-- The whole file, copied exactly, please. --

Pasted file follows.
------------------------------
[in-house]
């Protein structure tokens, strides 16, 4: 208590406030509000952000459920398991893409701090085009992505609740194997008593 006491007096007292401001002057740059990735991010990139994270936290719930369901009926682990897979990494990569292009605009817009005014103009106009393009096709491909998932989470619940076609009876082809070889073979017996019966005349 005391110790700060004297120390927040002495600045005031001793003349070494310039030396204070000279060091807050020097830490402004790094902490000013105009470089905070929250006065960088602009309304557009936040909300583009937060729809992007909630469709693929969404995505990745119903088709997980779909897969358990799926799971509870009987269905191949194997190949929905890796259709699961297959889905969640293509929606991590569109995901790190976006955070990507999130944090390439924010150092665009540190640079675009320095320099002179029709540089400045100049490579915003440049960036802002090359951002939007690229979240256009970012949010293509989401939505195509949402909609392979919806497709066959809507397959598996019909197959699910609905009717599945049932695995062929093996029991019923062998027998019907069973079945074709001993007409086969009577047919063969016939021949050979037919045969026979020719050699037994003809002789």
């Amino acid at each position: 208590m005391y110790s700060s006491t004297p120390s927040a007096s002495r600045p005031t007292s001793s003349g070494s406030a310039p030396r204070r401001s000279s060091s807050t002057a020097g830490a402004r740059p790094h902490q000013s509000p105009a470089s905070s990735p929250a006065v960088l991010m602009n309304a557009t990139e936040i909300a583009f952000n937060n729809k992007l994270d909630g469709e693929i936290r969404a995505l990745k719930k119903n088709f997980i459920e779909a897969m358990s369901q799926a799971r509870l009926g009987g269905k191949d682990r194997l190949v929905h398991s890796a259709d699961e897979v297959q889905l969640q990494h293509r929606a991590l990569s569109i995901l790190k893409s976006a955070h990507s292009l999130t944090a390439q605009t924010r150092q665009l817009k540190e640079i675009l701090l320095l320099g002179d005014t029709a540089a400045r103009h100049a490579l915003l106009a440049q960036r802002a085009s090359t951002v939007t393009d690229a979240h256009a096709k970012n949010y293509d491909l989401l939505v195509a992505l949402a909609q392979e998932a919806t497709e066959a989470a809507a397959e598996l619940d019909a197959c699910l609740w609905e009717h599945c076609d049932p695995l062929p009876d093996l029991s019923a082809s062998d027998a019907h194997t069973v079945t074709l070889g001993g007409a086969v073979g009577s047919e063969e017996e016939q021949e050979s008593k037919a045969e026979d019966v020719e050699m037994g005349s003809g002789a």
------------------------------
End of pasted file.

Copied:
[in-house]
């Protein structure tokens, strides 16, 4: 208590406030509000952000459920398991893409701090085009992505609740194997008593 006491007096007292401001002057740059990735991010990139994270936290719930369901009926682990897979990494990569292009605009817009005014103009106009393009096709491909998932989470619940076609009876082809070889073979017996019966005349 005391110790700060004297120390927040002495600045005031001793003349070494310039030396204070000279060091807050020097830490402004790094902490000013105009470089905070929250006065960088602009309304557009936040909300583009937060729809992007909630469709693929969404995505990745119903088709997980779909897969358990799926799971509870009987269905191949194997190949929905890796259709699961297959889905969640293509929606991590569109995901790190976006955070990507999130944090390439924010150092665009540190640079675009320095320099002179029709540089400045100049490579915003440049960036802002090359951002939007690229979240256009970012949010293509989401939505195509949402909609392979919806497709066959809507397959598996019909197959699910609905009717599945049932695995062929093996029991019923062998027998019907069973079945074709001993007409086969009577047919063969016939021949050979037919045969026979020719050699037994003809002789």
């Amino acid at each position: 208590m005391y110790s700060s006491t004297p120390s927040a007096s002495r600045p005031t007292s001793s003349g070494s406030a310039p030396r204070r401001s000279s060091s807050t002057a020097g830490a402004r740059p790094h902490q000013s509000p105009a470089s905070s990735p929250a006065v960088l991010m602009n309304a557009t990139e936040i909300a583009f952000n937060n729809k992007l994270d909630g469709e693929i936290r969404a995505l990745k719930k119903n088709f997980i459920e779909a897969m358990s369901q799926a799971r509870l009926g009987g269905k191949d682990r194997l190949v929905h398991s890796a259709d699961e897979v297959q889905l969640q990494h293509r929606a991590l990569s569109i995901l790190k893409s976006a955070h990507s292009l999130t944090a390439q605009t924010r150092q665009l817009k540190e640079i675009l701090l320095l320099g002179d005014t029709a540089a400045r103009h100049a490579l915003l106009a440049q960036r802002a085009s090359t951002v939007t393009d690229a979240h256009a096709k970012n949010y293509d491909l989401l939505v195509a992505l949402a909609q392979e998932a919806t497709e066959a989470a809507a397959e598996l619940d019909a197959c699910l609740w609905e009717h599945c076609d049932p695995l062929p009876d093996l029991s019923a082809s062998d027998a019907h194997t069973v079945t074709l070889g001993g007409a086969v073979g009577s047919e063969e017996e016939q021949e050979s008593k037919a045969e026979d019966v020719e050699m037994g005349s003809g002789a």